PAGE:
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State of the States: Special Session Edition

4 min readBy: Joseph Bishop-Henchman

Summer may be upon us but we’re still working with the states in session. Here’s a quick list of the studies, testimonies, and updates we’ve put out in the last two weeks:

  • Alabama Lawmakers Still Haven’t Reached a Budget Agreement: Alabama’s legislative session ended last Thursday, but lawmakers have yet to come to an agreement on how to close the upcoming fiscal year budget gap. Here we provide an overview of the three major revenue plan proposals.
  • Colorado Will Face Vote on TABOR Refunds from Marijuana Taxes: Voters will decide in May whether to let the state keep $58 million in marijuana taxA tax is a mandatory payment or charge collected by local, state, and national governments from individuals or businesses to cover the costs of general government services, goods, and activities. revenue collected in 2014. To comply with the state’s TABOR law, if the initiative does not pass, the marijuana tax rate will be reduced until all the money collected is refunded, including one day of zero tax on marijuana (September 16, 2015).
  • Connecticut Governor Agrees to Pull Back Business Tax Increase & Connecticut Legislature Sends Corporate Tax Hike to Governor: Legislators sent the Governor a massive $2 billion tax increase, mostly on businesses. However, Governor Malloy announced he has heard the concerns from major employers in the state and will urge legislators to revise the plan and repeal some key elements.
  • Illinois Budget Impasse Sends Lawmakers into Overtime Session & Illinois Governor Suspends New Film Tax Credits, Makes Other Spending Cuts: At the end of May, Democratic legislators approved a $36 billion spending plan, $3 billion more than available revenues. They also rejected or refused to consider Governor Rauner’s recommended structural reforms in workers’ compensation, civil lawsuit damage awards, municipal collective bargaining, public works contracting, and local property taxes. For his part, Rauner has said he will not consider tax increases until some of those structural areas are addressed. Rauner issued administrative orders to cut $400 million in spending wherever he can, including grounding the state planes that ferry Democratic leadership between Chicago and Springfield. Special session began this week, and state employees will start going without pay on July 15 if it’s not resolved by then.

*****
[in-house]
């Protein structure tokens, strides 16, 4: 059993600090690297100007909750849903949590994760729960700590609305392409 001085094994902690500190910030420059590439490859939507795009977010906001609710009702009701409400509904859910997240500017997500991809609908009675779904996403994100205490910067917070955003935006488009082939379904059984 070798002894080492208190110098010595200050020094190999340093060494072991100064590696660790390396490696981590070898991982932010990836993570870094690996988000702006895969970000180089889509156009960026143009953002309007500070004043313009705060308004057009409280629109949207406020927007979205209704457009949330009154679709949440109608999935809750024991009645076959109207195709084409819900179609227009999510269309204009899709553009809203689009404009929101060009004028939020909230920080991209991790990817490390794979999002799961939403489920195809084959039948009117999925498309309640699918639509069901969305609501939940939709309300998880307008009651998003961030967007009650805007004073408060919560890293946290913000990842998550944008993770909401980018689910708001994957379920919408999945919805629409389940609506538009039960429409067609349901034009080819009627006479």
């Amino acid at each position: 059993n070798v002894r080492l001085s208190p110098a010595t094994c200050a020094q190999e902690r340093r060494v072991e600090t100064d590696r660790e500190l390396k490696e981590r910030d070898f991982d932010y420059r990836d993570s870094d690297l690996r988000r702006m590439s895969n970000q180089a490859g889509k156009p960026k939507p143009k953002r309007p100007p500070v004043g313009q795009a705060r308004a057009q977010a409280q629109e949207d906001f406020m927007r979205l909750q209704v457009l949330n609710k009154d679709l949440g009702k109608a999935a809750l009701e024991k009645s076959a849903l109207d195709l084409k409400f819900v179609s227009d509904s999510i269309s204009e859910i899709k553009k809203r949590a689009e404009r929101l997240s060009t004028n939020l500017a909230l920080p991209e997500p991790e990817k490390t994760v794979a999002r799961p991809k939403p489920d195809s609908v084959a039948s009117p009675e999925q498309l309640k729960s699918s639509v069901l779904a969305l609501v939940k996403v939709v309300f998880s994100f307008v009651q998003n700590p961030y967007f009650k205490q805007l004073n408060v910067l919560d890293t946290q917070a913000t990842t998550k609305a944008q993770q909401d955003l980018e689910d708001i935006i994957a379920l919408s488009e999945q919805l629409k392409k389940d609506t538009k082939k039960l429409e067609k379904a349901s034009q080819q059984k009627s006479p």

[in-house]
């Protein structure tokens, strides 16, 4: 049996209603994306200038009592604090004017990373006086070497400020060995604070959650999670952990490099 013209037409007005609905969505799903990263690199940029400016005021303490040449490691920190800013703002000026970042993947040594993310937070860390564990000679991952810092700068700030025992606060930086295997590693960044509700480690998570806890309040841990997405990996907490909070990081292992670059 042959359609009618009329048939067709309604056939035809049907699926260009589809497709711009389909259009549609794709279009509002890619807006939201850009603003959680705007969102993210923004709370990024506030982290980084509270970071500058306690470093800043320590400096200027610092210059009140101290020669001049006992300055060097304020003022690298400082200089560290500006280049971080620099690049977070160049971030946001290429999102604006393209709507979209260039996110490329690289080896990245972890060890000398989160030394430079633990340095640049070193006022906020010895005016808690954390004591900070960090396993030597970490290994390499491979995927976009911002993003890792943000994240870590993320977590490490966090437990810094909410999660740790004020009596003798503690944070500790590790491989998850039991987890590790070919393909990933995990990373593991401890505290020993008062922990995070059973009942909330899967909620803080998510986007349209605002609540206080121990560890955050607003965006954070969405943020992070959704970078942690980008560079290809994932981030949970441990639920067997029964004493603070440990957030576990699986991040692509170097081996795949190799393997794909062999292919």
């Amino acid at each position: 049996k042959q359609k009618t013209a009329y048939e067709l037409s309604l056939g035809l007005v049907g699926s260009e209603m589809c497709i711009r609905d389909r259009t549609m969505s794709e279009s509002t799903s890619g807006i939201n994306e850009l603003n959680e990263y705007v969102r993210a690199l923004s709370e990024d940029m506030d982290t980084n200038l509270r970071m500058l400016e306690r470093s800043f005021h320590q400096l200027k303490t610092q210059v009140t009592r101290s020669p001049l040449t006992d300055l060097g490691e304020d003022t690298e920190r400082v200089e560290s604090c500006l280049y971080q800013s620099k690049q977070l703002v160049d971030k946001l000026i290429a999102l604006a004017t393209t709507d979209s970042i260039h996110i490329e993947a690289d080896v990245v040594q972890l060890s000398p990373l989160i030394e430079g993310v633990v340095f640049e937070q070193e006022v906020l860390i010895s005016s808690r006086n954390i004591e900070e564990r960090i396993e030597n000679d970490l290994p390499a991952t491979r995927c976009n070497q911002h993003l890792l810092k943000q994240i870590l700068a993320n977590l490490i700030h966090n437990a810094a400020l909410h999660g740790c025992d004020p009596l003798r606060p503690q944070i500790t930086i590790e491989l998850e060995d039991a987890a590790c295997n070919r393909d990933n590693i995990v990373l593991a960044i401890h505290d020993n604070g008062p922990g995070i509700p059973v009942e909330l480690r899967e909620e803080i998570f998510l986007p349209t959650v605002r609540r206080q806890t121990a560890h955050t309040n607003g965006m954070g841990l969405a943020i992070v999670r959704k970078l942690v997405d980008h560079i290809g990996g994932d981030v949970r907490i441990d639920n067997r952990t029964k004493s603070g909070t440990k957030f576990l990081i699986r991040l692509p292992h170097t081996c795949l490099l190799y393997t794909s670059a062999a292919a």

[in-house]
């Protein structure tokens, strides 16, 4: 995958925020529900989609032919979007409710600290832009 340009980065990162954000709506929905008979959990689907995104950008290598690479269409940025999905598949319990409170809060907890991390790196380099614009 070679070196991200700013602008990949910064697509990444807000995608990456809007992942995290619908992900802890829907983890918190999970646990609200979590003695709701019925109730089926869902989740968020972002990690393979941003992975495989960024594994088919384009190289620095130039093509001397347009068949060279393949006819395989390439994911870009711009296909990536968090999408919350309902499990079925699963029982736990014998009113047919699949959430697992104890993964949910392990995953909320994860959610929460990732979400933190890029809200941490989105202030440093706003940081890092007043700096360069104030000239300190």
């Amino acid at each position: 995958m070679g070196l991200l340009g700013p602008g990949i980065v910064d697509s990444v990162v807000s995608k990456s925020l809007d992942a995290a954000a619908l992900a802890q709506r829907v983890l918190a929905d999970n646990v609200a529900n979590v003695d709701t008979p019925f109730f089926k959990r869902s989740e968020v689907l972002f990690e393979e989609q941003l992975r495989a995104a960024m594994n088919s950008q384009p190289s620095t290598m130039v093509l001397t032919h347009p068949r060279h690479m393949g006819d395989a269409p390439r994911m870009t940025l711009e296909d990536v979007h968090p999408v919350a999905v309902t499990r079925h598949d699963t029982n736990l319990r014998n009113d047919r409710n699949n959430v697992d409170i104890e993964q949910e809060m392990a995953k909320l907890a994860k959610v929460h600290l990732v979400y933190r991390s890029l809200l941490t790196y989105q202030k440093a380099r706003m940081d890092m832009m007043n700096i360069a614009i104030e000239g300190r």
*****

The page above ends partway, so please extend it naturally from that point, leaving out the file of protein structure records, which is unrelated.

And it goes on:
• Kansas Approves Tax Increase Package, Likely Will Be Back for More: The Kansas Senate just voted 21-19 to concur in the House tax plan (SB 270/HB 2109), sending it to Governor Brownback who has said he will sign it. The plan has eight major components but overall does little to address the problems underlying Kansas’s tax and budgetary instability.
  • Louisiana Budget Deal Reached: The nonpartisan Public Affairs Research Council of Louisiana (PAR) called the budget a “real piece of work,” describing the SAVE program as a “Rube Goldberg budgetary contraption.”